But the mean streets of Manhattan held hazards even for an experienced journalist. In 1896 Crane met police commissioner Theodore Roosevelt. After interviewing ‘‘chorus girl’’ Dora Clark, Crane witnessed her arrest for soliciting and appeared in court for her defence. Testifying against the arresting officer, a member of possibly the most corrupt police force in the world, made him persona non grata with the police, including Roosevelt. Crane felt he had acted ‘‘like a man of honor and a gentleman’’.
Partly due to these events, Crane spent much of his life from 1897 to his death in 1900 in England, where he befriended, and was befriended by, Edward Garnett, Ford Madox Ford, Joseph Conrad and Henry James. Conrad felt Crane was ‘‘the only impressionist and only an impressionist’’. With which one would not wish to disagree while remaining convinced that Crane was also crucially a realist. James, who had just mailed the Crane family 50 to ease their financial burden, on hearing of his friend’s death, wrote: ‘‘What a brutal, needless extinction — what an unmitigated unredeemed catastrophe! I think of him with such a sense of possibilities and powers.’’
Sorrentino, not Crane’s first biographer, regards his subject as ‘‘the most controversial American author of the late 19th-century’’. Poet John Berryman was of the opinion that ‘‘no one will ever be able to casually work at Crane’’. Sor- rentino sees any biographer of Crane to be confronted by scant primary evidence; garbled chronologies; undated, misdated and missing correspondence; unverifiable rumours; and contradictory witness accounts. ‘‘No other American writer, with the exception of Poe, has left a life-record with more opacities and inconsistencies than Crane.’’ His first biographer, Thomas Beer, on finishing Stephen Crane: A Study in American Letters (1923), declared: ‘‘Biography is a deadly job and not for a million dollars would I tackle it again.’’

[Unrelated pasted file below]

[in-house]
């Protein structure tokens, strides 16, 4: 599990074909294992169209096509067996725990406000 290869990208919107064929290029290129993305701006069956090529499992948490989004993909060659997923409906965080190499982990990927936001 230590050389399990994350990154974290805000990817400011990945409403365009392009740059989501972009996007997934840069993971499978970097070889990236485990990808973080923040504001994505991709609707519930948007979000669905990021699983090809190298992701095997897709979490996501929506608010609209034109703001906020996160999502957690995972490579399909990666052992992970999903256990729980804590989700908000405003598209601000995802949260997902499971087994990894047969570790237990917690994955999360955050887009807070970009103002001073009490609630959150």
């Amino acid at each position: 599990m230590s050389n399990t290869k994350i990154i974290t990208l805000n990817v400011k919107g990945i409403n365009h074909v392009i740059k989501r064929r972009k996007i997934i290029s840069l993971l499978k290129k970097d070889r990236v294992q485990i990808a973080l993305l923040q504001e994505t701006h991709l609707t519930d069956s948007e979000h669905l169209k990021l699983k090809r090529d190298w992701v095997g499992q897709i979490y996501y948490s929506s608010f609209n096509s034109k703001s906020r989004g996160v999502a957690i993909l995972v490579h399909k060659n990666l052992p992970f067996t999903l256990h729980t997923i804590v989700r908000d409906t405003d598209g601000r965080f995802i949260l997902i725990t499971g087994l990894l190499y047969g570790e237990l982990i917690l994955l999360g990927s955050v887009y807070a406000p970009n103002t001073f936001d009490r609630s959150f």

Sorrentino argues that Beer’s book created a problem in understanding Crane’s life and work. Though subsequent biographers, historians and scholars questioned its accuracy, they accepted anecdotes, details and excerpts from Crane’s letters found only in Beer’s pages; no concrete evidence suggested otherwise. “No one knew how damaging the book was to Crane scholarship until Stanley Wertheim and I demonstrated that Beer had suppressed information, altered the chronology of Crane’s life, invented anecdotes, created fictional persons, and fabricated virtually all of the letters to and from Stephen and Cora Crane that initially built the foundation for understanding Crane’s life.’’
So Stephen Crane: A Life of Fire demands to be read as a corrective biography and can perhaps be judged adequately only by Crane scholars who, one assumes, are not legion. If it sends readers to or back to Crane’s writing it will have performed a valuable service.